Definition of Problem Solving
6 key points
6 key points
A working definition of problem solving can help clarify what constitutes a problem. Perhaps an obvious place to start is to recognise that a problem must be “problematic”, if a solution is clear then you don’t have a problem to solve, you have a decision to make!
It’s relatively easy to find straightforward definitions of problem solving. Perhaps something like this, from the Cambridge Dictionary:
the process of finding solutions to problems
However if you actually need to solve problems, it’s far more useful to think a little deeper. Here are six factors which will help you go beyond simple definitions. Think of problem solving as:
What may be most surprising about this extended definition is the idea that problems should be regarded as opportunities. The very word “problem” tends to be viewed with purely negative connotations, implying that something is just, well… wrong.
However, a more positive mindset can often reveal the potential for improvement in problems, that they are really opportunities in disguise. Opportunities to make something better or do something better, or perhaps help someone to become better.
For example, common problems can be found in all areas of our work, such as:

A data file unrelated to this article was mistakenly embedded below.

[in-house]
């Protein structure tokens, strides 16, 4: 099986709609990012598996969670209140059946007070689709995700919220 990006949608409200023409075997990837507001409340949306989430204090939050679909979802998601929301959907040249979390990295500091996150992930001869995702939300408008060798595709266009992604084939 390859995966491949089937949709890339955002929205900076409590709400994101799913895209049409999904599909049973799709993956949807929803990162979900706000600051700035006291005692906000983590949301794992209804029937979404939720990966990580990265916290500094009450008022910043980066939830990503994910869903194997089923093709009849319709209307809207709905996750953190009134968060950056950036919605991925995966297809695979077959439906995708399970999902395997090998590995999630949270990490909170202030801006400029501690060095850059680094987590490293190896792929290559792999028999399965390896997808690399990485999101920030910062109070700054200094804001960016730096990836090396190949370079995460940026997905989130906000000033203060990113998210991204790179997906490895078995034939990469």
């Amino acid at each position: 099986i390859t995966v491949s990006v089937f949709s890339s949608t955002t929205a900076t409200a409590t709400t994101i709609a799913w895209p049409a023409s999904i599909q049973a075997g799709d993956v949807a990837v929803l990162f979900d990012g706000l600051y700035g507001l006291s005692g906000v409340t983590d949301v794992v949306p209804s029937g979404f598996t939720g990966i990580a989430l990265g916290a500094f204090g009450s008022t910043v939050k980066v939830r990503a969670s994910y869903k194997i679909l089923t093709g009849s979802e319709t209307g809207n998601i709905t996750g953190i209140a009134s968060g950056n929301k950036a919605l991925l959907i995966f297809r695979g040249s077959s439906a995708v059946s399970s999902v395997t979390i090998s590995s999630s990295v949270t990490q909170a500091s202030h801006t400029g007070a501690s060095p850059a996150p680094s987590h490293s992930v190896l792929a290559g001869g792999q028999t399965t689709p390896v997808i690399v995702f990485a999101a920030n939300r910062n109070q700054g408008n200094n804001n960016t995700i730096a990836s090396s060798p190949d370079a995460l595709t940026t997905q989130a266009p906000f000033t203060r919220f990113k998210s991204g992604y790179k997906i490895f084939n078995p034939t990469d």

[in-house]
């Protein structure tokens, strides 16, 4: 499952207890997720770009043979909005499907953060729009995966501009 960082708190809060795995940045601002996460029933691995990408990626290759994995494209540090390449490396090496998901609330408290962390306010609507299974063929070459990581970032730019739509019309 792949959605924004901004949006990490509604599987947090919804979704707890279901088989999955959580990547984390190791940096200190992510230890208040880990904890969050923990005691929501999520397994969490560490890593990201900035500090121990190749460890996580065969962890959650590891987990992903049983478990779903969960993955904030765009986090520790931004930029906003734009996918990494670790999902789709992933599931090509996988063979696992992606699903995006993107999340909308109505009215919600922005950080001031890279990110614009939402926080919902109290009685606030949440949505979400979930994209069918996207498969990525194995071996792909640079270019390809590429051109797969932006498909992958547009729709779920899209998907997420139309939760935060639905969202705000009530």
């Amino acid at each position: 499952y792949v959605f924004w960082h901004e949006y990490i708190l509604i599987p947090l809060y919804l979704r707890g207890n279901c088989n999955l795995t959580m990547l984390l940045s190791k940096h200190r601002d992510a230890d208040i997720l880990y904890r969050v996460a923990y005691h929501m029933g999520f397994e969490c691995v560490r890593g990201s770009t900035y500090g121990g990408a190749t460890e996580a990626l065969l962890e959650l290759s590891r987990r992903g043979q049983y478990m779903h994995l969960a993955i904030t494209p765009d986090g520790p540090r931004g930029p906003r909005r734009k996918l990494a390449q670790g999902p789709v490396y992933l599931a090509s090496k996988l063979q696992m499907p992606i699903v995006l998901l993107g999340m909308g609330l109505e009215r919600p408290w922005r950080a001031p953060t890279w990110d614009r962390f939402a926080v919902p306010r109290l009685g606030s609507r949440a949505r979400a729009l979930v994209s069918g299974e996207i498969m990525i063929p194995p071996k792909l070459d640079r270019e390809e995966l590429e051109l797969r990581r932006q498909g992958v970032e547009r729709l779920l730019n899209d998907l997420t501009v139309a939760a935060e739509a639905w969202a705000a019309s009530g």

All of these can be seen as problems but could equally be regarded as opportunities. How? Well, perhaps it’s not enough just to define problem solving. It’s just as important to think about what problem solving really means, and to reflect on our attitude towards ‘problems’. Seeing problems as opportunities starts to change how we define a problem.
To further illustrate this point it’s worth contrasting problem solving with a definition of decision making. They both have similarities, and of course you must have decision making as part of a problem solving process. However, decisions tend to be about making choices from alternatives that look forward, prompting action. Whereas a problem solving process, certainly in its early steps, tends to focus our attention on the past. We ask ourselves what has happened in order to understand what is happening. There is nothing wrong with thinking about what’s wrong, but we mustn’t let it frame or dominate our attitude.
The words we use to create definitions of problem solving matter, especially when they help us to recognise problems are really opportunities.
Go back to our problem solving Knowledge Hub for more articles and problem solving tips. You’ll find a detailed process with links to tools to help you solve problems in: Seven Step Problem Solving Process or if you are short of time, the essential steps are in: 7 problem solving steps.
To help you think differently we’ve developed an e-guide packed with problem solving exercises. “What’s the problem” is designed to help you find the right problems then take steps to address them.
What’s the Problem is a comprehensive guide to problem solving, complete with these 9 essential tools:
I think you’re a genius in problem solving 🙂